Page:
The main compartment is equipped for a hydration bladder up to 3L (although 3L of water takes up a lot of space in a pack this small). There are also two small pockets and a keychain clip on the hydration reservoir pocket. We liked these small pockets, but our larger testers had a hard time fitting their hands into them.
For commuting, we were able to slide our 14-inch laptop into the hydration sleeve easily, and we appreciated the two small zippered pockets for holding a notebook and pens. At crowded meetings, we could slip this bag under our chair, while other, bulkier bags just got in the way.
REI uses the same thin ripstop nylon on both the Flash 18 and Flash 22, with some thicker nylon packcloth on the bottom. The outer pocket creates two layers of material on the outside of the pack, and the lid adds another two layers to the top, making this pack able to take a little more abuse than the Flash 18.
Most other packs in this review use much burlier nylon that will probably last longer. The Ortlieb Atrack 25 uses thick, waterproof nylon, but that's almost certainly overkill for most day adventures. Unless you plan on canyoneering or hauling this bag over rock, it will last you years. And if you do tear it up, its simple design makes it easy to patch with some Tear-Aid or Tenacious Tape.
In our hose testing, we found that the top lid of the Flash 22 worked only slightly better than the Flash 18 at keeping out water. Without an included rain cover, and without the structured frame to support one, this pack is alright for short rainshowers, but will get your gear drenched in a long rainstorm. Think of it as being a pack that dries out very fast, and, as a top-loader, works great with a dry bag pack liner or garbage bag to keep your gear dry on a rainy day.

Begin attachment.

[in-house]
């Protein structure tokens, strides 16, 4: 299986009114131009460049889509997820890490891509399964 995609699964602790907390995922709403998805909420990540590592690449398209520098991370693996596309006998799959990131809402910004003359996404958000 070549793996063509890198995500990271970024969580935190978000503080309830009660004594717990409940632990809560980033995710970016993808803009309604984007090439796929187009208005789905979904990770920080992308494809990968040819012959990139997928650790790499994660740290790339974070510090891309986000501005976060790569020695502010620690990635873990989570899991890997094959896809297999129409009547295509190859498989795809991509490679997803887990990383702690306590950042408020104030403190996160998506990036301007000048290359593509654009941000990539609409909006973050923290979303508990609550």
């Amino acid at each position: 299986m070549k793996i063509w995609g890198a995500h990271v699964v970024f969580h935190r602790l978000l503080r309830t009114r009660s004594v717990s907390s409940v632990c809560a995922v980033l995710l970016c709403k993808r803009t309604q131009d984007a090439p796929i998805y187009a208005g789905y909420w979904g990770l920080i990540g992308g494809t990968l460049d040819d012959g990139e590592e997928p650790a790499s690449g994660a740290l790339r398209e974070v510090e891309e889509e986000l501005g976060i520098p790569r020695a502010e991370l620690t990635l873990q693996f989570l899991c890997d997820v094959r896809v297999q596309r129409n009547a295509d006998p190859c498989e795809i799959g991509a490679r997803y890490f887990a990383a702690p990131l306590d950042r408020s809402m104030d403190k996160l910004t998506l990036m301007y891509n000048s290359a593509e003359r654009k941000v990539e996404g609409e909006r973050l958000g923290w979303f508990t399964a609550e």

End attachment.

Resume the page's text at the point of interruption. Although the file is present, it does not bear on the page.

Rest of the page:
For a small daypack that will take a lot of abrasion abuse, check out the REI Trail 25, which is made of uniformly thicker nylon than the Flash 22. If your typical use for this pack mainly involves on-trail hiking or mountain biking, this pack is plenty durable, and you will likely find that the material will delaminate from UV exposure long before it becomes unusable from abrasion.
The Flash 22 is well suited for most light-and-fast adventures. We reach for it first when multi-pitch climbing, mountain biking, hiking, and especially trail running. While we prefer more structured and padded bags, like the Osprey Daylite Plus or REI Trail 25 for commuting, this bag works great in a pinch, especially when we need to travel for work and want to get a long run or hike in on the side.
We were blown away by the performance of this pack given its low price. After many years, REI has really dialed in the design and feature set, and we can honestly say that we hope it doesn't change much. At an ultralight weight, it delivers top-tier performance, features that we find ourselves using frequently, and the versatility to accompany day after day in the mountains. At $55, all these positive characteristics come at an absolute steal, making this a solid choice for our Best Buy award.
If you think the features on this bag are excessive and want the lightest, cheapest, and simplest bag we tested, check out the REI Flash 18. For a higher performance, similarly dialed-in bag, our Editor's Choice Osprey Talon 22 is a stellar pack, but it comes at double the cost of the Flash 22
Our 2019 Best Buy award winner performs well in all metrics other than durability, and at a lower price that the vast majority of packs in our review. After years of refinement, the Flash 22 offers functional and streamlined features, a remarkably comfortable suspension considering its minimalism, and a useful design, all at a crazy light weight.
— Dan Scott